The Ongoing Threat of Telecoms Fraud

Telecoms fraud is a serious business. According to Cifas, the UK’s leading fraud prevention service, fraud against telecoms products accounted for more than half of the 364,643 cases recorded overall in 2019.

Vulnerabilities in networks mean mobile telecom operators and subscribers are susceptible to a host of attacks, including identity fraud, account takeover, or payment fraud. A global study by the Communications Fraud Control Association (CFCA) revealed that fraud in all its forms cost the telecommunications industry more than $29bn in 2018, eating into operators’ revenue by as much as 10 percent.

Telecoms fraud affects subscribers and brands as well, with calls being redirected and SMS messages intercepted in order to funnel illicit funds into criminals’ accounts.

For many years, criminals have been able to exploit critical weaknesses in signaling protocols such as SS7 and Diameter to carry out fraud. This year, Positive Technologies’ researchers found vulnerabilities on 100 percent of the networks they tested. It’s vital, therefore, that operators remain aware of the vulnerabilities in their networks, and how they can be exploited. Only then can they take the steps necessary to protect against further fraudulent activity.

Financial losses

SS7 (Signalling System Number Seven), a networking protocol, originally designed to transfer service data such as voice calls in the 1970s, is exposed to a number of vulnerabilities. It would be quite easy, for example, for an attacker to intercept subscribers’ SMS or eavesdrop on conversations.

Attacks using falsified SMS messages can result in direct financial losses for operators. Different fees are established for the termination of different types of SMS messages but by sending out advertising or phishing messages via falsified originating SMS, an attacker can avoid paying the associated fees.

What’s more, if an attacker finds a way of distributing messages usually sent by banks, social networks, and internet services, they can claim a significant portion of the funds usually paid by those services to the operator.

Voice calls can be redirected, too, for the benefit of the fraudster. By registering a subscriber with a fictitious network and an altered roaming number, calls will be redirected and made at the expense of the operator. If this is forwarded to a premium rate number the hacker can receive payment directly  with the cost paid for - unwittingly - by the subscriber.

Lifting restrictions

During the move to 4G, some of the SS7 functionality of SS7 was replaced by the Diameter protocol which, like its predecessor, isn’t fully secure. According to our 2018 research, one third of networks were vulnerable to fraud, particularly the lifting of restrictions to enable attackers to use communication services for free.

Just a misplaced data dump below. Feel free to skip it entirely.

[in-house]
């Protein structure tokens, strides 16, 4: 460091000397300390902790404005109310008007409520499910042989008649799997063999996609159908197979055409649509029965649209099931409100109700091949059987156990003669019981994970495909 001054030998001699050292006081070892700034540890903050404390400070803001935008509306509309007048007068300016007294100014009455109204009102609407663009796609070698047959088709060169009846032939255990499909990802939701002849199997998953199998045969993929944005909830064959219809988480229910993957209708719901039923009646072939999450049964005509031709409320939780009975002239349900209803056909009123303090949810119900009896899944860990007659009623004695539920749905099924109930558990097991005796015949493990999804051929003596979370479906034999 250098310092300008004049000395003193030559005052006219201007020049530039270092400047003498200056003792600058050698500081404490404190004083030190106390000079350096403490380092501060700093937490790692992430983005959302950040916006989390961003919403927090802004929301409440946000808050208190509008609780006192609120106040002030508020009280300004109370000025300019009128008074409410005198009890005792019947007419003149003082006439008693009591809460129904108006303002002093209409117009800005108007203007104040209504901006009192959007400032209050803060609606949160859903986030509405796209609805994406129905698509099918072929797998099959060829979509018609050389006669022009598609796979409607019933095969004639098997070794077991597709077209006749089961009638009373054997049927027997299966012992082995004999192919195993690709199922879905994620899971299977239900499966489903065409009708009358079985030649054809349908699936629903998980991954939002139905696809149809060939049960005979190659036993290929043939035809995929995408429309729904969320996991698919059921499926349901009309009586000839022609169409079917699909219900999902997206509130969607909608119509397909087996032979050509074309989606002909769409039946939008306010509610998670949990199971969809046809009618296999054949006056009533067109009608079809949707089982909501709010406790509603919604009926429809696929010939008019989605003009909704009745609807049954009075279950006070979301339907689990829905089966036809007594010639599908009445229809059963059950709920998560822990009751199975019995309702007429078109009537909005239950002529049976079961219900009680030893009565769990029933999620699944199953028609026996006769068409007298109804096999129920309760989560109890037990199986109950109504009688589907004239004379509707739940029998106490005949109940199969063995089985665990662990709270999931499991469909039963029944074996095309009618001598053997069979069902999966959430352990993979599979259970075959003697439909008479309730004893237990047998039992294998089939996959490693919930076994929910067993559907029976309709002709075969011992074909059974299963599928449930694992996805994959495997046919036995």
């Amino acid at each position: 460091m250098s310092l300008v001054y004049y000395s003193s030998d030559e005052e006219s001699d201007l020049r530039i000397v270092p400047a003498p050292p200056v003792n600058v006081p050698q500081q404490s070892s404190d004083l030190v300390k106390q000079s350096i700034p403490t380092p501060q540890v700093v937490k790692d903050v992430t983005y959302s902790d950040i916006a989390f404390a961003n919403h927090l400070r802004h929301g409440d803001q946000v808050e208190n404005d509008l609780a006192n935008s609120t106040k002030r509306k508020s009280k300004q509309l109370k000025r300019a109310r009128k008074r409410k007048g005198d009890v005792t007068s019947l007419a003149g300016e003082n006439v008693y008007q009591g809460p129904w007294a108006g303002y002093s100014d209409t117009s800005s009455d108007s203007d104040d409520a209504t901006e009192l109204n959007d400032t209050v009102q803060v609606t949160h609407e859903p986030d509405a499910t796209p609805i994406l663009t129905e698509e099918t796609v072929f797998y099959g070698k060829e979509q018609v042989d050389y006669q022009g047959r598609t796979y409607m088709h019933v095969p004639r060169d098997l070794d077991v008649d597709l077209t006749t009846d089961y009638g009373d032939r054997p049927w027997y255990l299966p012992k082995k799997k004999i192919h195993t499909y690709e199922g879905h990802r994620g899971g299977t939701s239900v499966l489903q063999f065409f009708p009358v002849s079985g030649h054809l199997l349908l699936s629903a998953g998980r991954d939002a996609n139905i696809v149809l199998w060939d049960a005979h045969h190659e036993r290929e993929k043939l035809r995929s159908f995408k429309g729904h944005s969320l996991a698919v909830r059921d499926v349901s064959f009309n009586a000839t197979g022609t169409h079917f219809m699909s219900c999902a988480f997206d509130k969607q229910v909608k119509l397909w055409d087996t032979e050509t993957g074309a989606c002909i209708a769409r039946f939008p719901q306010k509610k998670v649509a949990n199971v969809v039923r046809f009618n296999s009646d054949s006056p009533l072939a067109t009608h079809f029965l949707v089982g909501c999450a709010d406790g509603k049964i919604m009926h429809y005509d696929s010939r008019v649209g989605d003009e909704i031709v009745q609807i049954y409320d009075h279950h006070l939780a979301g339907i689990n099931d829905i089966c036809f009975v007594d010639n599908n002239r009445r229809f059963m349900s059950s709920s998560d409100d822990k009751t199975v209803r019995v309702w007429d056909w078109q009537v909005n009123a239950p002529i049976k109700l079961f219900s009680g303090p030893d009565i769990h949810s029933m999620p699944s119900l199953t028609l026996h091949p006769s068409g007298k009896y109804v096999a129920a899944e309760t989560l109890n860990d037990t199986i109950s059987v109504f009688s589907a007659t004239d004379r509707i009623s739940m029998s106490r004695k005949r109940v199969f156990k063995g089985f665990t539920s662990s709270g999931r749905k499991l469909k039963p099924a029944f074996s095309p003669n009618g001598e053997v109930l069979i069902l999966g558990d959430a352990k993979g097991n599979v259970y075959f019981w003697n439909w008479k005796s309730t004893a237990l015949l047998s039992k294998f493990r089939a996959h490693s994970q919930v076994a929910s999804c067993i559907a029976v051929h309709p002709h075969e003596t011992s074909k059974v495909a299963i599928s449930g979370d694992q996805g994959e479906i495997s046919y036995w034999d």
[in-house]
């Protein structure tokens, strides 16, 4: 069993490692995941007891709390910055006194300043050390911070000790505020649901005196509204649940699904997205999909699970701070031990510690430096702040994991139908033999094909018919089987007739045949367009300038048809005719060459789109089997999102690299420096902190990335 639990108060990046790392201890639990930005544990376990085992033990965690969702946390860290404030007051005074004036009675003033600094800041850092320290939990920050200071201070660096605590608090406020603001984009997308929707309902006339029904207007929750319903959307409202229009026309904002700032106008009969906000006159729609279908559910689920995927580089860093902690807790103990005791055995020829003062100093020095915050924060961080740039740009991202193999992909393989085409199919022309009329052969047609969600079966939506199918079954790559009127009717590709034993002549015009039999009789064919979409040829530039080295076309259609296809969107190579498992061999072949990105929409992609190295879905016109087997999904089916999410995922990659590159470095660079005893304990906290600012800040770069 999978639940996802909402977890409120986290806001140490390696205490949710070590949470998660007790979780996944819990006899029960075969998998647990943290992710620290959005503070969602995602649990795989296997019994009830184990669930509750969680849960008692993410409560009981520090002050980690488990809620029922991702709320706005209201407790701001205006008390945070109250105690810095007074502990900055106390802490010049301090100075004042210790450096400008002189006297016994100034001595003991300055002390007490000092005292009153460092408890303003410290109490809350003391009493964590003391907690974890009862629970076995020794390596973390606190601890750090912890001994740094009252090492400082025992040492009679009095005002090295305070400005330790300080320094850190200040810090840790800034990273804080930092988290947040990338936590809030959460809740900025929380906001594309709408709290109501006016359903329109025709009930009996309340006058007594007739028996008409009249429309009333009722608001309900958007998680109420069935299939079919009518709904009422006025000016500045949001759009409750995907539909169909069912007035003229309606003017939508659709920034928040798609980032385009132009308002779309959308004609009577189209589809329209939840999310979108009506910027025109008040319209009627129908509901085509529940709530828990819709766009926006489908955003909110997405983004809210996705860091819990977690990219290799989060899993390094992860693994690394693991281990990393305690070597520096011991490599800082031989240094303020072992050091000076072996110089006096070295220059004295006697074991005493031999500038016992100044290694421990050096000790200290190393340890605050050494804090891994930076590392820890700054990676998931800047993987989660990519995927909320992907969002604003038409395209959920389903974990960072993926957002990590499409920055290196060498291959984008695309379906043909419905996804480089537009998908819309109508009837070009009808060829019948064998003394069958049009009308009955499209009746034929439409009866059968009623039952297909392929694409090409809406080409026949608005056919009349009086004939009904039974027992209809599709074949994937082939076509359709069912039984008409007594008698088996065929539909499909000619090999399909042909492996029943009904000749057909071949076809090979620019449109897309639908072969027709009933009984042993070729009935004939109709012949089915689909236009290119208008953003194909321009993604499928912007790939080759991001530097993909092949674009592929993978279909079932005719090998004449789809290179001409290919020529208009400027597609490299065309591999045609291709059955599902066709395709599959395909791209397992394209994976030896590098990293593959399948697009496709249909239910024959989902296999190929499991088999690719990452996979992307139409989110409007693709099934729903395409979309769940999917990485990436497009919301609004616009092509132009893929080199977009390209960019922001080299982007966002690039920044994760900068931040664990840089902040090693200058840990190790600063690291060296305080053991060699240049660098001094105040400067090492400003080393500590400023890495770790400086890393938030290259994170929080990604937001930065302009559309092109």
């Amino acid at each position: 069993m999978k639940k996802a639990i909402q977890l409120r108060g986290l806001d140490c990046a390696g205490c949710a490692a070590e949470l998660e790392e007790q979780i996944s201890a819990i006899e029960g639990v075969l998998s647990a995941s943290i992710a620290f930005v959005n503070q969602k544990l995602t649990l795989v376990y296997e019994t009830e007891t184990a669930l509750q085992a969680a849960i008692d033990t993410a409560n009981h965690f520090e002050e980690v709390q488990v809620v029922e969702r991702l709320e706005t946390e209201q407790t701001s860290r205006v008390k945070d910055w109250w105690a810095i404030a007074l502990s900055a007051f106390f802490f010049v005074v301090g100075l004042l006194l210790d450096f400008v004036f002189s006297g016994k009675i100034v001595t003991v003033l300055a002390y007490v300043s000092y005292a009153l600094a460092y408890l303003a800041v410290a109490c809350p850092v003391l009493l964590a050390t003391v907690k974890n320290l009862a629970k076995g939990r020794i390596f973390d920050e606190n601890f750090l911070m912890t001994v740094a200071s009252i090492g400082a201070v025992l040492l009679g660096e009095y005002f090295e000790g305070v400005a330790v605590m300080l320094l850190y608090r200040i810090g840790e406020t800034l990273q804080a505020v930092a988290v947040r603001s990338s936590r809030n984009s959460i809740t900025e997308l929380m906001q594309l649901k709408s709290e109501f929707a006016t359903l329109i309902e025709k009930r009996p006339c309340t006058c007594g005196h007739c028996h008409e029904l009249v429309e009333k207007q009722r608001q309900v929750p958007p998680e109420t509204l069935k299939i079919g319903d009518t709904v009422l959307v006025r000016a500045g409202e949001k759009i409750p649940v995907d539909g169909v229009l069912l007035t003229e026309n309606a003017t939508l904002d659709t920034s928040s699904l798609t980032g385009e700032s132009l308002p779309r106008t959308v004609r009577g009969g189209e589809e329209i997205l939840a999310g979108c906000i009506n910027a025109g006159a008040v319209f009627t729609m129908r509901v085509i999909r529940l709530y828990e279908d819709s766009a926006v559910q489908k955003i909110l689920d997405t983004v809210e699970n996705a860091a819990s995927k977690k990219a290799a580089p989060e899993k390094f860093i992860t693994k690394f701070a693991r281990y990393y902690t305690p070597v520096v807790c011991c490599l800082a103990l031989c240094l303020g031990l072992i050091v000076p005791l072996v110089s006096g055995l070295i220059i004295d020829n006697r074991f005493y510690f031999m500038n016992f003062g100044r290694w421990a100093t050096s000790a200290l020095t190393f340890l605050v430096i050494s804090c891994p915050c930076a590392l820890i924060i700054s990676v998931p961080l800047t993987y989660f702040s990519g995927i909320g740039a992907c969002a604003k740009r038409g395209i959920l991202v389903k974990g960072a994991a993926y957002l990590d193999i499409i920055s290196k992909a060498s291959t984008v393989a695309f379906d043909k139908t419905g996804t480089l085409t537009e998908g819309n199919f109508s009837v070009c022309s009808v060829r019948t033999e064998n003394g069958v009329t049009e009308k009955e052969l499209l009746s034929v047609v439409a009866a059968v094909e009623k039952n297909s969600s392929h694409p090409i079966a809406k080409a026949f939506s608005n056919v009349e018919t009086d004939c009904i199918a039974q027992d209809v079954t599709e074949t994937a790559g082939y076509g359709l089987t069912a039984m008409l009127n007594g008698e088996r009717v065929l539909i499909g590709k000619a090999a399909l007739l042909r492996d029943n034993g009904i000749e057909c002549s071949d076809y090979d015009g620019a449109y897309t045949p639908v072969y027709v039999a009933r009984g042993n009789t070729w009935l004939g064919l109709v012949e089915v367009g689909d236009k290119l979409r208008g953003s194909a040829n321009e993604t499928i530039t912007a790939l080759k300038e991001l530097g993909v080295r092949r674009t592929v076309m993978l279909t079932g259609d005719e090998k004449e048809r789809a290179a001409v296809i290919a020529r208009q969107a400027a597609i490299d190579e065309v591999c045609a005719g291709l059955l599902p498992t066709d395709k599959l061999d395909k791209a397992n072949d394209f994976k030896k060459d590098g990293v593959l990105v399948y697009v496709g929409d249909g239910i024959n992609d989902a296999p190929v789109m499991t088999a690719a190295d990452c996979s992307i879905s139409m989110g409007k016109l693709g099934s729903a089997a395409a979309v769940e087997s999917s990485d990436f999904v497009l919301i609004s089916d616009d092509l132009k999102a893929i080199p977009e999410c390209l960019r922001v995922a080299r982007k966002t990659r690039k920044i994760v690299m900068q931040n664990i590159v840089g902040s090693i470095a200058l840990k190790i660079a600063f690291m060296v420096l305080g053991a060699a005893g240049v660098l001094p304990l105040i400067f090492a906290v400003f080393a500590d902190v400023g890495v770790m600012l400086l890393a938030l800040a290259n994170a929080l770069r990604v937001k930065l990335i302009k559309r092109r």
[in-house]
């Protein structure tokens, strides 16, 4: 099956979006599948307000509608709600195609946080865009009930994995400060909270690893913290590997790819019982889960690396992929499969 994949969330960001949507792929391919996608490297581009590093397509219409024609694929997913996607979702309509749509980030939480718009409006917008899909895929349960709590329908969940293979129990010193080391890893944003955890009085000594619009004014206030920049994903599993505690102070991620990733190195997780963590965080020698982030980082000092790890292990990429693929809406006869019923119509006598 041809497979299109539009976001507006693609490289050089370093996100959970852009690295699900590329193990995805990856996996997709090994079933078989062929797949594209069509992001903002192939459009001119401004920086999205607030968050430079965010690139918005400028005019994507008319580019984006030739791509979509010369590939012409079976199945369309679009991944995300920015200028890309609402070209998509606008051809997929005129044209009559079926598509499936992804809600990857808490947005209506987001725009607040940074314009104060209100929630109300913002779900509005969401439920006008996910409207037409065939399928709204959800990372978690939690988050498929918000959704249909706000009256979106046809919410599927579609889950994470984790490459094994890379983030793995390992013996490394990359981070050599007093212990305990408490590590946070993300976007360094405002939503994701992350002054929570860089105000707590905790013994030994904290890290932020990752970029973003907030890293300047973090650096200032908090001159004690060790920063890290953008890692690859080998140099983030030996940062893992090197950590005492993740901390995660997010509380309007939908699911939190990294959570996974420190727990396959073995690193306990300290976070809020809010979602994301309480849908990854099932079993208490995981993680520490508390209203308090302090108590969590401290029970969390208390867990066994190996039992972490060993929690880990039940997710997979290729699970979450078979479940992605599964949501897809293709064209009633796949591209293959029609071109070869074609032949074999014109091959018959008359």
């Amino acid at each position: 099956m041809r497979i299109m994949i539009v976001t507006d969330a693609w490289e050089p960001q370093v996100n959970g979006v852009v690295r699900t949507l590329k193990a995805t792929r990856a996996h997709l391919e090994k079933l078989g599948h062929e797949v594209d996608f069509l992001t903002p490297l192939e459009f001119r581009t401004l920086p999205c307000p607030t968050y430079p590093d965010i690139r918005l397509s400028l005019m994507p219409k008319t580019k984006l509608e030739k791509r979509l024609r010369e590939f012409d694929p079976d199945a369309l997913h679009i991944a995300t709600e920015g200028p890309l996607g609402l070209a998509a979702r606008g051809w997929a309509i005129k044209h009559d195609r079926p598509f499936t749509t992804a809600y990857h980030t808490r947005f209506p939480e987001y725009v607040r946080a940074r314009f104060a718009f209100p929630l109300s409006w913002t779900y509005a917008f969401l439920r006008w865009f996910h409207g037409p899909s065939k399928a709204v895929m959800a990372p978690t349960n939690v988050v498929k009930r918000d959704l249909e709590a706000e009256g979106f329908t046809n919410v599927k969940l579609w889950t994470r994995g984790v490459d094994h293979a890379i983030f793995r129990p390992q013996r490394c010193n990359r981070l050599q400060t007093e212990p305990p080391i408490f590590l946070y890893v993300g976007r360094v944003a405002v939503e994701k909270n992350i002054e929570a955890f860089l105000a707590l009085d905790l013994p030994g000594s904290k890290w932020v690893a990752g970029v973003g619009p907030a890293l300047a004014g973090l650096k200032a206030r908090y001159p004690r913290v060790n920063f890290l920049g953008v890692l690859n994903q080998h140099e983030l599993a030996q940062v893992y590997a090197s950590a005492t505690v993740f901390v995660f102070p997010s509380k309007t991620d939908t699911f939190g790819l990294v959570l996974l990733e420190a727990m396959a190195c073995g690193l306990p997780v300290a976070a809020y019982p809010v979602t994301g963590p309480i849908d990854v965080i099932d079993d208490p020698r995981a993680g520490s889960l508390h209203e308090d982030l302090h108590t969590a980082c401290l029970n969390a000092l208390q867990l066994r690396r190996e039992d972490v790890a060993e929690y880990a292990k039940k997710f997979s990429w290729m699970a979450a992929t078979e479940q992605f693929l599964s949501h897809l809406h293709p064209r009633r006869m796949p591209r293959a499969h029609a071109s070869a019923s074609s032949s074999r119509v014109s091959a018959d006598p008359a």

To this end, attackers can make great use of information from subscriber profiles, such as phone number, mobile device status, and access point (APN) configuration. These profiles also contain billing parameters and restrictions on mobile services which, although it can be relatively difficult to implement, can be modified by attackers to suit their purposes.

Using services beyond the restrictions imposed by an operator can cause direct financial damage to that operator. Posing as trusted network nodes, an attacker can send a specially generated message to lift restrictions on the provision of services. This then gives them unlimited access to services not covered by a user’s tariff plan, and means they will not be disconnected even if their account runs out of money and the operator disconnects them from the network. Services of this kind can also be sold to third parties.

Proactive steps

Telecoms fraud, whether exploiting vulnerabilities in SS7 or Diameter protocols, can be costly - both financially, and in terms of a company’s reputation.

The UK’s Metro Bank, for example, was attacked in January 2019 when, by registering target mobiles on a fake network and triggering financial transactions, hackers intercepted the SMS authentication codes and collected customer funds. The accounts of Reddit’s employees were also compromised, with weaknesses in the signaling protocol allowing hackers to intercept sensitive details in SMS messages to access administration accounts.

Most signaling flaws are either due to misconfigured or vulnerable network equipment, or to fundamental issues in networking protocols, both of which require additional security measures.

These measures must be considered as a whole and must include regular analysis of network security, maintaining up-to-date security settings, continuous monitoring and analysis of signaling traffic, timely detection of illegitimate activity, and early response to emerging threats.

There’s little hope that the introduction of 5G will minimize the risk of fraud, at least not for the foreseeable future. Most 5G networks today rely on the infrastructure of previous-generation 4G LTE networks, and will, therefore, inherit existing vulnerabilities.

Given the levels of telecom fraud, and the frequency at which they occur, operators need to take proactive steps now to protect their networks.

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